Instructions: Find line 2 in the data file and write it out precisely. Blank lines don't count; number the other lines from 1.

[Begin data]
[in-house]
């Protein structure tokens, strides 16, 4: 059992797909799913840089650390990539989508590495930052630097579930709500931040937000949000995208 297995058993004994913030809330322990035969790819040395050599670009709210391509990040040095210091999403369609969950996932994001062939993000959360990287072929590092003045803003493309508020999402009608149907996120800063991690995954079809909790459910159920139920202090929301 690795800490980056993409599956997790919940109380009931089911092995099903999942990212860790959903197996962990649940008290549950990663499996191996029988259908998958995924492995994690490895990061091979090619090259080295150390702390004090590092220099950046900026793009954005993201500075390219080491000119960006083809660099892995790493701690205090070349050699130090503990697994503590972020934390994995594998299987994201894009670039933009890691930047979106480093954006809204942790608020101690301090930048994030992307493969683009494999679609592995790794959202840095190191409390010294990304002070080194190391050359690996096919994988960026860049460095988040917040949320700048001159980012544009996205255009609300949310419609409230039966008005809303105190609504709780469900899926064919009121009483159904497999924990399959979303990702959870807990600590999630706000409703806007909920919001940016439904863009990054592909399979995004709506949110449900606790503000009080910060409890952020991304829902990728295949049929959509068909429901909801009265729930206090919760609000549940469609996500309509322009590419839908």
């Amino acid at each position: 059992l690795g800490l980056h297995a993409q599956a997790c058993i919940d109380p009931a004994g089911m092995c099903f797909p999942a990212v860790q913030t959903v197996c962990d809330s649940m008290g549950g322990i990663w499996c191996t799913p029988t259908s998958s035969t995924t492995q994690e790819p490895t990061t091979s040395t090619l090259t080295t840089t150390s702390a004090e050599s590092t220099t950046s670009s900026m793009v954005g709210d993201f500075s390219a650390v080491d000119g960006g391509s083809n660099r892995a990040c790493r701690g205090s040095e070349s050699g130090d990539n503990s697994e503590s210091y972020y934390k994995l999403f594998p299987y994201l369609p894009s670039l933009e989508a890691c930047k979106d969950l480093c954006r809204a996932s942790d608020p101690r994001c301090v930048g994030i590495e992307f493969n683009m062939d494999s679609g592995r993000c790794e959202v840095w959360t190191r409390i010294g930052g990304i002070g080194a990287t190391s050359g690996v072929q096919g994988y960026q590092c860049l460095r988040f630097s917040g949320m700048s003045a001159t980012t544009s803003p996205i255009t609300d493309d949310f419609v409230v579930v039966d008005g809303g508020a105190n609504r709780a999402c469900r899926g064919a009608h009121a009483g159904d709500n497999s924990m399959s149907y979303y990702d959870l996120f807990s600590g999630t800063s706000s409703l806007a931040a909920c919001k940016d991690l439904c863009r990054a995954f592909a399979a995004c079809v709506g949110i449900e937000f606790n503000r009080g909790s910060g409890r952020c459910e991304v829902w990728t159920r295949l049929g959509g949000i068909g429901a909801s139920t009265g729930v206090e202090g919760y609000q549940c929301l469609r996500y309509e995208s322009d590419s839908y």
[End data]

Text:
């Protein structure tokens, strides 16, 4: 059992797909799913840089650390990539989508590495930052630097579930709500931040937000949000995208 297995058993004994913030809330322990035969790819040395050599670009709210391509990040040095210091999403369609969950996932994001062939993000959360990287072929590092003045803003493309508020999402009608149907996120800063991690995954079809909790459910159920139920202090929301 690795800490980056993409599956997790919940109380009931089911092995099903999942990212860790959903197996962990649940008290549950990663499996191996029988259908998958995924492995994690490895990061091979090619090259080295150390702390004090590092220099950046900026793009954005993201500075390219080491000119960006083809660099892995790493701690205090070349050699130090503990697994503590972020934390994995594998299987994201894009670039933009890691930047979106480093954006809204942790608020101690301090930048994030992307493969683009494999679609592995790794959202840095190191409390010294990304002070080194190391050359690996096919994988960026860049460095988040917040949320700048001159980012544009996205255009609300949310419609409230039966008005809303105190609504709780469900899926064919009121009483159904497999924990399959979303990702959870807990600590999630706000409703806007909920919001940016439904863009990054592909399979995004709506949110449900606790503000009080910060409890952020991304829902990728295949049929959509068909429901909801009265729930206090919760609000549940469609996500309509322009590419839908």